Four former Tokyo Electric Power Co. executives have been ordered to pay 13.32 trillion yen ($97 billion) in damages for the 2011 Fukushima nuclear power plant meltdown as the country struggles to deal with the disaster’s repercussions, TechXplore reported.
In the first case that resulted in a verdict against TEPCO executives, presiding judge Yoshihide Asakura determined that the company’s directors at the time had failed to plan for a tsunami-related tragedy adequately.
The court case, filed by 48 TEPCO shareholders, alleged that the three reactor meltdowns could have been avoided if flood prevention measures had been implemented in the plant’s major buildings and crucial equipment rooms.
According to the Japan Times, the $97 billion judgment is the biggest ever granted by a court in a civil lawsuit.
The initial complaint was launched against five former TEPCO officials, including former chair Tsunehisa Katsumata and former president Masataka Shimizu, and concentrated on whether senior TEPCO management might have anticipated a catastrophic nuclear catastrophe at the station following a powerful tsunami.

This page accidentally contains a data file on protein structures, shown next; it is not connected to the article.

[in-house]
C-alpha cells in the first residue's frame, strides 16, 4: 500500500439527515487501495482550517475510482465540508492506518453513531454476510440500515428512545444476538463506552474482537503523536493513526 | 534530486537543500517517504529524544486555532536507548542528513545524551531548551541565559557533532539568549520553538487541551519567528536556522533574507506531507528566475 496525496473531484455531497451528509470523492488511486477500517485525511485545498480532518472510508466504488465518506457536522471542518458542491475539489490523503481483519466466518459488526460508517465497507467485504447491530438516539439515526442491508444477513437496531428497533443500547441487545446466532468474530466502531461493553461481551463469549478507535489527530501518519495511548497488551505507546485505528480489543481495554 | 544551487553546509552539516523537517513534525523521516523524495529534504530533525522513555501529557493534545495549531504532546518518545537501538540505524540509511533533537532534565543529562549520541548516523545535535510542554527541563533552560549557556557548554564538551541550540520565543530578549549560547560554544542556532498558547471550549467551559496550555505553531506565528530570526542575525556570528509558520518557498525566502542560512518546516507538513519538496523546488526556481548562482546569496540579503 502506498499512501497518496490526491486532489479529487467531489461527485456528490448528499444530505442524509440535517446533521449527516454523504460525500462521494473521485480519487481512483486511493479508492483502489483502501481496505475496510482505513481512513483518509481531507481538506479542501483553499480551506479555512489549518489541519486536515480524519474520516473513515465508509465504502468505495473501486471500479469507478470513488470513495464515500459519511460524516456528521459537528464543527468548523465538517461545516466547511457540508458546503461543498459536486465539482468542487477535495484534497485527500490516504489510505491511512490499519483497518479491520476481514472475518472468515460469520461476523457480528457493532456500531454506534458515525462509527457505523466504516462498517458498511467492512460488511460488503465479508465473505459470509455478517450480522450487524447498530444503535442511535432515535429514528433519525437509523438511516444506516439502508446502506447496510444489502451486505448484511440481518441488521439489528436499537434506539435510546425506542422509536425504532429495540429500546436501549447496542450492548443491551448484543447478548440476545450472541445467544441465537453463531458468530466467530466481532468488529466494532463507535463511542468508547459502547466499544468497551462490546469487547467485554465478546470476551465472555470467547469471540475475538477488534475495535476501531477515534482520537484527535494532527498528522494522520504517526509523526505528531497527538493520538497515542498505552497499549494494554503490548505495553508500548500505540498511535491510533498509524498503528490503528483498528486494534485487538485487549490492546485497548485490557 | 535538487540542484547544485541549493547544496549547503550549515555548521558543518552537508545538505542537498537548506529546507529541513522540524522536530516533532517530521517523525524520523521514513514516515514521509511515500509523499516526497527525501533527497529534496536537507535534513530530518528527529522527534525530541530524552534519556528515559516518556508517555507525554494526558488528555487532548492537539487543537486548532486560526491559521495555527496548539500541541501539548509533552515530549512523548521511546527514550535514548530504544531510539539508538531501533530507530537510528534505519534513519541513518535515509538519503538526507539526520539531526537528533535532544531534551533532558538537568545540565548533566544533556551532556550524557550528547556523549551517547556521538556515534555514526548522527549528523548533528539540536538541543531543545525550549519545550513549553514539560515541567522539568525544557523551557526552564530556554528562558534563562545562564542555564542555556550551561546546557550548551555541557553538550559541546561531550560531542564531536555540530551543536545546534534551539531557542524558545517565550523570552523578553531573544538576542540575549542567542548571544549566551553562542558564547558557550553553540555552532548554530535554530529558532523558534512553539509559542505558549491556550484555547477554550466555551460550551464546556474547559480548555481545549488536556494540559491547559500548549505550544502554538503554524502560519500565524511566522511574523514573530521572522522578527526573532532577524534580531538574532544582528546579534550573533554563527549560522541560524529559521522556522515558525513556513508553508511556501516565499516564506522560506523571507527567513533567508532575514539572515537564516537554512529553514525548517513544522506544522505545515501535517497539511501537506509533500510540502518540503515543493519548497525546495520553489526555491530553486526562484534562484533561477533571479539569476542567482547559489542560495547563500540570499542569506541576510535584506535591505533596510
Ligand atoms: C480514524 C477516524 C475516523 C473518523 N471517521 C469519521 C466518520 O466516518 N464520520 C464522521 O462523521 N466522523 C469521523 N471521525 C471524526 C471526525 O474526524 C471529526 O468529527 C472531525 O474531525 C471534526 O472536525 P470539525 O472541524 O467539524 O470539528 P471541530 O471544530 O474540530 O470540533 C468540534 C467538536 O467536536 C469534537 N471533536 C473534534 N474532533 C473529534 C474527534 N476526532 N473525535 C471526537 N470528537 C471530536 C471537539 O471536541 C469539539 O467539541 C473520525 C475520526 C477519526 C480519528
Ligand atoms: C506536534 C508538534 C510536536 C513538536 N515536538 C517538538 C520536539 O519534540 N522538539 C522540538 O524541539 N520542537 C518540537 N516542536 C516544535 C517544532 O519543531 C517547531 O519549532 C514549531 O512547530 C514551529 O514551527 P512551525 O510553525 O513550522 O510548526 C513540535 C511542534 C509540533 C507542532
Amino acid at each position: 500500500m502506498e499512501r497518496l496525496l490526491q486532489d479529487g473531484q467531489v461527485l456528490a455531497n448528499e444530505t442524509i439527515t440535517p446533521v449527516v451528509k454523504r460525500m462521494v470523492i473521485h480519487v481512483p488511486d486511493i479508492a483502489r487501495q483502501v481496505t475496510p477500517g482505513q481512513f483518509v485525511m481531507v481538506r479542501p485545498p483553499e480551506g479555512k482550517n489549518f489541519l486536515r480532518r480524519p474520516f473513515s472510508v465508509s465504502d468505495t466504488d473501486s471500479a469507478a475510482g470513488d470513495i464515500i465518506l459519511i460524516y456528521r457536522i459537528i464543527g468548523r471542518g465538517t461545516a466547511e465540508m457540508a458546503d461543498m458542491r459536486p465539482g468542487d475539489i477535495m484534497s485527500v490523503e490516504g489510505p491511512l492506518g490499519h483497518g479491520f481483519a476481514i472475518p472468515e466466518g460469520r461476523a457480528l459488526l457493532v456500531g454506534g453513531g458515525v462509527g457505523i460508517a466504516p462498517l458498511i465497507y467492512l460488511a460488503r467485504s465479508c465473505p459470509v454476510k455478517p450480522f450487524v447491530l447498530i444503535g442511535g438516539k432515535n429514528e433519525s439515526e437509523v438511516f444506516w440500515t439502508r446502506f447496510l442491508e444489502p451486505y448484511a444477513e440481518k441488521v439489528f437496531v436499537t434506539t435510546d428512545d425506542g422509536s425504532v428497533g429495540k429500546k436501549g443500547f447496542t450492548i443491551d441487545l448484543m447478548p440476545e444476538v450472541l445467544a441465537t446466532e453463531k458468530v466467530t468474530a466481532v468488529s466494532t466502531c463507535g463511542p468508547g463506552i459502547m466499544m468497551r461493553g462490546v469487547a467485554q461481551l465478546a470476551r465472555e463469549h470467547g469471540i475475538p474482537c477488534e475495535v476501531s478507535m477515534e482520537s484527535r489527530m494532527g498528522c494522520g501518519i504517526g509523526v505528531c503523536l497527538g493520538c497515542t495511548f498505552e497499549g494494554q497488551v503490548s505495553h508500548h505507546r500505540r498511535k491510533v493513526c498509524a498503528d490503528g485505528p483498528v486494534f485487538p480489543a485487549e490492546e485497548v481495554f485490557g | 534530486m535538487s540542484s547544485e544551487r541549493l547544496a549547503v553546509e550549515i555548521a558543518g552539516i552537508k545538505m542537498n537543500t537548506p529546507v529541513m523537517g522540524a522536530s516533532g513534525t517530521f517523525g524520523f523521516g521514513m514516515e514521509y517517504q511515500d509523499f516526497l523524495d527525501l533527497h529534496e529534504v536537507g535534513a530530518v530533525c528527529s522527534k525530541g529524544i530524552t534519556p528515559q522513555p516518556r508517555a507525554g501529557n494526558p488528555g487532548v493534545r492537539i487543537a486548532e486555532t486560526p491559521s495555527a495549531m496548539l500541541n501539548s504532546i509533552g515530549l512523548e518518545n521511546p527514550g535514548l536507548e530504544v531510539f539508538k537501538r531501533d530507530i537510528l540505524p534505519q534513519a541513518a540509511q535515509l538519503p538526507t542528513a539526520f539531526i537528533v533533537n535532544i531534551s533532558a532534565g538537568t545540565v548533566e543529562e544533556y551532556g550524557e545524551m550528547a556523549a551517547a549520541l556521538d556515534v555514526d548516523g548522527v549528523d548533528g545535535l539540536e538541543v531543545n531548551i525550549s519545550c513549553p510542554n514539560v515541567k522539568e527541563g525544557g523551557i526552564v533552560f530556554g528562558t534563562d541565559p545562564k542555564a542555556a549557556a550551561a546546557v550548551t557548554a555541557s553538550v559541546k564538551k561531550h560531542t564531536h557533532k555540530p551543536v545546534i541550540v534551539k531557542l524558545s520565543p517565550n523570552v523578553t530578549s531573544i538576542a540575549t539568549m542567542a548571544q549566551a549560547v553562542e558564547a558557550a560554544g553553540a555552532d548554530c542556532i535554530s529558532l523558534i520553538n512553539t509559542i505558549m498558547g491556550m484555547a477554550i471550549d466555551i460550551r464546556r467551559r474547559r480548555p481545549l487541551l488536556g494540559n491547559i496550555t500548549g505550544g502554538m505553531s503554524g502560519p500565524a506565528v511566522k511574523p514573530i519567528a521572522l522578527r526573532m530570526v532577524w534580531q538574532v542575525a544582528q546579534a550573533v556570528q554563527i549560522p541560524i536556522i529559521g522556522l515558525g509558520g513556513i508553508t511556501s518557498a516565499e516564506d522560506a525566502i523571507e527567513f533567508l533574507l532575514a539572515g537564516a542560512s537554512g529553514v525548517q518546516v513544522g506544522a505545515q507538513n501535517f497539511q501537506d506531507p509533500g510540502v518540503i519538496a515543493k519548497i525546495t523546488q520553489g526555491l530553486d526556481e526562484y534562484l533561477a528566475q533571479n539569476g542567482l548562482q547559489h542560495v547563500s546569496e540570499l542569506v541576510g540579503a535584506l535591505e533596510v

Akio Komori, a former managing executive officer and director of the Fukushima plant, was ruled not responsible in the civil claim by the court.
The claimants accused TEPCO officials of neglecting recommendations to strengthen tsunami protective systems, and they first wanted 22 trillion yen ($158 billion) in compensation to entirely demolish the facility. The claimants demanded 8 trillion yen to totally decommission the plant, another 6 trillion to decontaminate the site and construct interim nuclear waste storage, and an additional 8 trillion for victim compensation.
However, the executives stated that the data supplied to them in a long-term government evaluation of potential tsunami damage published in 2002 was unreliable and that they could not have predicted the enormous tsunami that produced the disaster.
Even if the defendants could forecast the damage, they claimed they didn’t have time to take the necessary safeguards.
Finally, the judge found in favor of the prosecution, stating that the company’s tsunami response “fundamentally lacked safety awareness and a sense of responsibility.” According to sources, the defendants will be asked to pay as much as their assets allow.